The Pew Research Center just released some statistics around mobile device location service usage. If you’re unfamiliar with “location service,” the basic idea is “I’m at this specific location, so show me information or allow me to do something on my smart phone relevant to this place.” According to the study, the percentage of online adults (18-29 years old) using “geosocial” or location-based services is still relatively low. About 7% of this group use location service sporadically, with about 4% using apps like Foursquare or Gowalla. The study seems to suggest daily usage of location service apps at about 1%. Interestingly, location service usage among Hispanics (10%) is higher than online whites (3%). 6% of online men use location-based services compared to 3% of online women.
The upshot of the study? These findings suggest place-based apps or services are still very much in their infancy. Case in point, look more closely at Tim Kring’s (creator of the Heroes TV show) recent Conspiracy for Good Project. It’s essentially a large place-based multimedia experience that leverages mobile phones location service and builds an emerging, interactive narrative around physical locations in London. Say again? In his own words,
We told a lot of story online and through mobile, publishing, and merchandising. Everywhere you could connect to an audience with the narrative, we were telling stories. This is taking that same idea and rolling it out, literally, into the streets. The exciting part is that the narrative lives all around you — on your mobile phone, on the internet, and starting on July 17, literally on the streets of London for three weeks.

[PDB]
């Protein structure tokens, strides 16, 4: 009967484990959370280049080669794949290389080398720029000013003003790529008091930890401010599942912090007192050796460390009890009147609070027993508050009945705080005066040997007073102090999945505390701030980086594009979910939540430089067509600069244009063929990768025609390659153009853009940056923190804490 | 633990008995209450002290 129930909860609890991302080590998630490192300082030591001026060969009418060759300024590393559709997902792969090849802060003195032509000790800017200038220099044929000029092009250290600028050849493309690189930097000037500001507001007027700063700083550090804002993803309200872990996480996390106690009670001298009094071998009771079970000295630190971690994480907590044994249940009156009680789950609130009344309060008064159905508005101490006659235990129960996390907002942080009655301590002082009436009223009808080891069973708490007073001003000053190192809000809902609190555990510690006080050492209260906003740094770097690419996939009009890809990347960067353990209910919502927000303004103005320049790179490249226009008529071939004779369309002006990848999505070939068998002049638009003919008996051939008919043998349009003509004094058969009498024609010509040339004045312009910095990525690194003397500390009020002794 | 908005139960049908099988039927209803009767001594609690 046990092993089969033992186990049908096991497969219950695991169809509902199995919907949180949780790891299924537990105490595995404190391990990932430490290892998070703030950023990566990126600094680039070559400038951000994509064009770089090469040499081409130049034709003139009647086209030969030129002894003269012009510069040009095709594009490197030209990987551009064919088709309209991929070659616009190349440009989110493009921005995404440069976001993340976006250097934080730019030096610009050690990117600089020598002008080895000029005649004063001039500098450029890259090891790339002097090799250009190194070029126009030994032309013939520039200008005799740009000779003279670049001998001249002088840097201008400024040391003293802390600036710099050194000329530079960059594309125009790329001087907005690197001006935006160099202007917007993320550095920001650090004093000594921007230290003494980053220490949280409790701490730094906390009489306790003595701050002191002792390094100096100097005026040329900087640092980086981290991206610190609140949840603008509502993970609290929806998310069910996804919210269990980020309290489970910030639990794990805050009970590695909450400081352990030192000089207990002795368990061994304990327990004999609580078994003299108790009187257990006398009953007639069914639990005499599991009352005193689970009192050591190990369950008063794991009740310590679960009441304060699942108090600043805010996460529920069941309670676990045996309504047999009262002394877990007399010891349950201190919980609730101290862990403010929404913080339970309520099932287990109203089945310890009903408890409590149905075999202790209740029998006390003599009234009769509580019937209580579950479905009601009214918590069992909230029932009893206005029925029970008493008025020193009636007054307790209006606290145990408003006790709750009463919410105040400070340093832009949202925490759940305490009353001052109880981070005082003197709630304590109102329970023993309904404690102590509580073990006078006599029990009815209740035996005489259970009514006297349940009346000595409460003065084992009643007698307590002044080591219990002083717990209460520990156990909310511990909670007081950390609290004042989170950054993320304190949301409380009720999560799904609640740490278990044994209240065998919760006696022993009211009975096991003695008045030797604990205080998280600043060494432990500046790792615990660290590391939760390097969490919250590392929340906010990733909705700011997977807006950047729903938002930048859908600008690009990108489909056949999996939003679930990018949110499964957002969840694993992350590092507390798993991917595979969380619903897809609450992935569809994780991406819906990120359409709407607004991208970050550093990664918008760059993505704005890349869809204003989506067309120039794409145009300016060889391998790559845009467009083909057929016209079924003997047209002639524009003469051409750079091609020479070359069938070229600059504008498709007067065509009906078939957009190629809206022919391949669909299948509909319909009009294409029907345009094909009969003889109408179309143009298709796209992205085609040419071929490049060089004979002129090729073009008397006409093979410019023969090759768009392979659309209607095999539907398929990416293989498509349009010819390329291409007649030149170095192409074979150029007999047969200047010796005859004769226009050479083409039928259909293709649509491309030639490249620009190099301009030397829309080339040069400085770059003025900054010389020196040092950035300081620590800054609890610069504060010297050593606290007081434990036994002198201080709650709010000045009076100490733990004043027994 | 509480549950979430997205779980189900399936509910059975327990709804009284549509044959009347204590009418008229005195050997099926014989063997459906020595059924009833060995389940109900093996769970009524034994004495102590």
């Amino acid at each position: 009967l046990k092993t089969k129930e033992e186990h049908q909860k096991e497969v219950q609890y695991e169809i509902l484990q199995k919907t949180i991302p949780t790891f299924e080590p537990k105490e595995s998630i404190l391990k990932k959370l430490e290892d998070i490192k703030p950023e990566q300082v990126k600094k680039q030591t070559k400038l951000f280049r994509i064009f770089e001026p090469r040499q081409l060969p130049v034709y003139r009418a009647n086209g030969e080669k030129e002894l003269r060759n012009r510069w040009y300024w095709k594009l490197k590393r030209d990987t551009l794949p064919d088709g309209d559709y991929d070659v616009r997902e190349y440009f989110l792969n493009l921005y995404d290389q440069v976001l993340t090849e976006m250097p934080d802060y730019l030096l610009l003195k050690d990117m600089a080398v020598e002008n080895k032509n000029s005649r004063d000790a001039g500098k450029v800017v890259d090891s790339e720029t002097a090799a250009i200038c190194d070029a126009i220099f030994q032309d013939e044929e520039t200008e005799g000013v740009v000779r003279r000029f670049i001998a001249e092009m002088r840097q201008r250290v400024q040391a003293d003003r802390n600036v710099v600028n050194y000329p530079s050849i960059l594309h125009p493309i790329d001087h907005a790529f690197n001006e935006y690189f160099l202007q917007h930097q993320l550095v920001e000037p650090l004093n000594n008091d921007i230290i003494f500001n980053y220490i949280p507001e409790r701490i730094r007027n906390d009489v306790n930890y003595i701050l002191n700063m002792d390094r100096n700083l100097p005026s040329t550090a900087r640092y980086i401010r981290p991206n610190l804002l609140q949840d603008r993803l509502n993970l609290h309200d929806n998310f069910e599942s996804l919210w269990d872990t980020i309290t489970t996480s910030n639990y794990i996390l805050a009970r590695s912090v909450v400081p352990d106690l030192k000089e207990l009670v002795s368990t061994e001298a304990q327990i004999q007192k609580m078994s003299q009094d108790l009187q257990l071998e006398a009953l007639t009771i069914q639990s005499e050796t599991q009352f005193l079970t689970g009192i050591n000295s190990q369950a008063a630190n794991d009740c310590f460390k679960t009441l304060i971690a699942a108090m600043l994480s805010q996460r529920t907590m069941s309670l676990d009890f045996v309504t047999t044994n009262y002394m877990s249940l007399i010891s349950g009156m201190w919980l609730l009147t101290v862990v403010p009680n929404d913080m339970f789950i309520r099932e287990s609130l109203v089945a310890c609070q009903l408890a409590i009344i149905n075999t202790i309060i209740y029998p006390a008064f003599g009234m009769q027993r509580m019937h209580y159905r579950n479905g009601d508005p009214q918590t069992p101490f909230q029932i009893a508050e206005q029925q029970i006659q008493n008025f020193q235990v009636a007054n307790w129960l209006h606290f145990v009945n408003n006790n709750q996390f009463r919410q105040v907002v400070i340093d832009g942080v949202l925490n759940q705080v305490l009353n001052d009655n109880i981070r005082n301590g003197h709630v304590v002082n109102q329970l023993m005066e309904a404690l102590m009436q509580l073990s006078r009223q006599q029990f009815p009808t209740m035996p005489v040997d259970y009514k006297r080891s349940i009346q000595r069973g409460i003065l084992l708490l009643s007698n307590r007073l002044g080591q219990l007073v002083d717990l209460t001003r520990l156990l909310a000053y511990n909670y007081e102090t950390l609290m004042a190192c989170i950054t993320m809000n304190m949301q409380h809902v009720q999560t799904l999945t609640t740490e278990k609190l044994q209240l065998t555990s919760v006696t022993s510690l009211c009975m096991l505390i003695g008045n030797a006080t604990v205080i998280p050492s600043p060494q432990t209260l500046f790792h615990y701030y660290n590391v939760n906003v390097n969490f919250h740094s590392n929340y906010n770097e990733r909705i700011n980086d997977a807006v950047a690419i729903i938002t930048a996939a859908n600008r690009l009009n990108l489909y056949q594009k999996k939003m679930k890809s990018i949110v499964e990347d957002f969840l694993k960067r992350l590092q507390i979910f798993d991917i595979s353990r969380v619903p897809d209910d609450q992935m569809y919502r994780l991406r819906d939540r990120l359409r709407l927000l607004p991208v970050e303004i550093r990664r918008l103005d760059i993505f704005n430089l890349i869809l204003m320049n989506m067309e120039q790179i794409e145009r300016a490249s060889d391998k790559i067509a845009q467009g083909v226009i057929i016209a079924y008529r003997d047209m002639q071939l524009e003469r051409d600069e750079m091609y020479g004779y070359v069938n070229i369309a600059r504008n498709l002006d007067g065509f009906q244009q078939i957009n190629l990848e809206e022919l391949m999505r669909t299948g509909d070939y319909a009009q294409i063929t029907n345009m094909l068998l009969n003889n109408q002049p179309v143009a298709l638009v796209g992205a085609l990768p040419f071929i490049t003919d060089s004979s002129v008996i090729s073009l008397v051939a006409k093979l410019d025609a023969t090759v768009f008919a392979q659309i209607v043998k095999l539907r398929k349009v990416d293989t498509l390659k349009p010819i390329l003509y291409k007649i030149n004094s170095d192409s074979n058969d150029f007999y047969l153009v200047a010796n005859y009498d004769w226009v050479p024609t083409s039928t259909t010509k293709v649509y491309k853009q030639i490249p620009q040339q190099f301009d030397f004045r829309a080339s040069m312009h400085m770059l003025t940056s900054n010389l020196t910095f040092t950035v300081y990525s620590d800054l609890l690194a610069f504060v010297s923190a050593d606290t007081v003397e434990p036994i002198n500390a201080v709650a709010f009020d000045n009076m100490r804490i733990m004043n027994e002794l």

In a slightly less ambitious nod to place-based service apps, many universities are exploiting students’ penchant for this type of “geosocial” activity (young, social, mobile). A recent Chronicle of Higher Education article shares a compelling example from Boston University.
Boston University’s Dean of Students Office designed a trek around a freshman-orientation fair in August that sent students to campus hangouts, libraries, and various academic-department booths. Students earned points by sending along pictures of themselves taking a dip in a college fountain, talking with counselors at the Career Development Office booth, and making tie-dyed T-shirts out on BU Beach, among other things. All pictures and completed tasks were posted on the event Web site, and the student with the highest number of points took home an iPad.
Foursquare and Gowalla have already won some followers and other “geosocial” or place-based apps are popping up. SCVNGR is notable in their attempt to blend place-based “check in” with challenges, user contribution and marketing (how about Oregami in a burrito shop with a virtual coupon tied to challenges?). The NY Times summarizes the approach as follows, “…location-based gaming platforms that allow visitors to explore the institutions in a gamelike fashion. The company was founded with the idea that mobile games could blur a line between digital interactivity and real-world interaction.”
Although in its infancy, the potential for educational and marketing organizations is promising. Pedagogically speaking, educational approaches like place-based learning provide helpful framework for imagining how this technology can support key objectives like promoting civic responsibility, awareness of environment, and maximally contextualized asynchronous learning. As the technology improves, I can imagine dollars being shuffled rapidly into this domain as more providers determine how to integrate place-based features into their marketing, app, game, or in some cases, large-scale interactive multimedia narrative. For those of us in the educational market, the opportunities are limitless.